HTTP/1.1 200 OK Content-Type: application/json; charset=utf-8 { “contentType”: “Audit.General”, “status”: “enabled”}

Now we have successfully created the subscription. We can now query the Office 365 Management Activity API for the Audit.General content type and get relevant activities.


Let’s go back to the Power Automate flow. Add another HTTP request action and enter below parameters.

Method : GET


We need to provide the startTime and endTime values in UTC format. I have used variables in the flow.

startTime : 2020-12-05T16:30 endTime : 2020-12-05T17:30

Sample response :

“contentUri”: “$20201206234909963050165$audit_general$Audit_General$apac0010”,
“contentId”: “20201206234909963050165$20201206234909963050165$audit_general$Audit_General$apac0010”,
“contentType”: “Audit.General”,
“contentCreated”: “2020-12-06T23:49:09.963Z”,
“contentExpiration”: “2020-12-20T23:49:09.963Z”

As the response, we expect a list of activities however, the response contains a content URI. When we request the API for activities via a subscription. It will create a bundle of activities and send us the link to that bundle. Therefore, we cannot query this data unless we get the records using the Content URI and parse the activity set.


Add Compose action and insert the response body

Use JSON Parse action and parse the ContentURI:

Use below JSON schema to parse the body

“type”: “array”,
“items”: {
“type”: “object”,
“properties”: {
“contentUri”: {
“type”: “string”
“contentId”: {
“type”: “string”
“contentType”: {
“type”: “string”
“contentCreated”: {
“type”: “string”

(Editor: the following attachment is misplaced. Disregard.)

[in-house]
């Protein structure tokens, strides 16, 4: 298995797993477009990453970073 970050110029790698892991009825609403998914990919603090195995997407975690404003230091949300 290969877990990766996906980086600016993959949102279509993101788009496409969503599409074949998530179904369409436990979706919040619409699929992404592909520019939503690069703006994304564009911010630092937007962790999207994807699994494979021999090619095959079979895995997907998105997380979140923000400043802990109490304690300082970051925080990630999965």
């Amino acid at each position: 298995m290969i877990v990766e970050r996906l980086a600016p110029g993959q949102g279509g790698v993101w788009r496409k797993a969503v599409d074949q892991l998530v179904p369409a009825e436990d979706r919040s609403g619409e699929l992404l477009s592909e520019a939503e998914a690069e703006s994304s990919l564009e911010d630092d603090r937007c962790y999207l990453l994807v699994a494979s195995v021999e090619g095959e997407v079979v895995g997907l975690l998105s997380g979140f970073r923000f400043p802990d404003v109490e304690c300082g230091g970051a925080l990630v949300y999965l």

“contentExpiration”: {
“type”: “string”
“required”: [

Once we have the contentUri. We can use GET method to retrieve activity records.

Sample response:

“CreationTime”: “2015-06-29T20:03:19”,
“Id”: “80c76bd2-9d81-4c57-a97a-accfc3443dca”,
“Operation”: “PasswordLogonInitialAuthUsingPassword”,
“OrganizationId”: “41463f53-8812-40f4-890f-865bf6e35190”,
“RecordType”: 9,
“ResultStatus”: “failed”,
“UserKey”: “”,
“UserType”: 0,
“Workload”: “AzureActiveDirectory”,
“ClientIP”: “”,
“ObjectId”: “”,
“UserId”: “”,
“AzureActiveDirectoryEventType”: 0,
“ExtendedProperties”: [
“Name”: “LoginError”,
“Value”: “-2147217390;PP_E_BAD_PASSWORD;The entered and stored passwords do not match.”
“Client”: “Exchange”,
“LoginStatus”: -2147217390,
“UserDomain”: “”

This is an array of audit log items. We can now use this information within Power Platform.

This process is a bit tricky as we have to first understand the Office 365 Management API schema. However, once we understand the methods and their purpose, it’s just a matter of designing the flow. The objective of this article is to address most of the common issues/scenarios.

Note that there are different types of records in an audit log and schema will be different as they will include activity specific parameters.

i.e. if activity is “File Created” then it could have a “path” parameter.

In the next article we can discuss how to select a certain activity and get activity specific parameters.

Happy Learning!

Categories: AzureAD, Power Automate

Tags: , , ,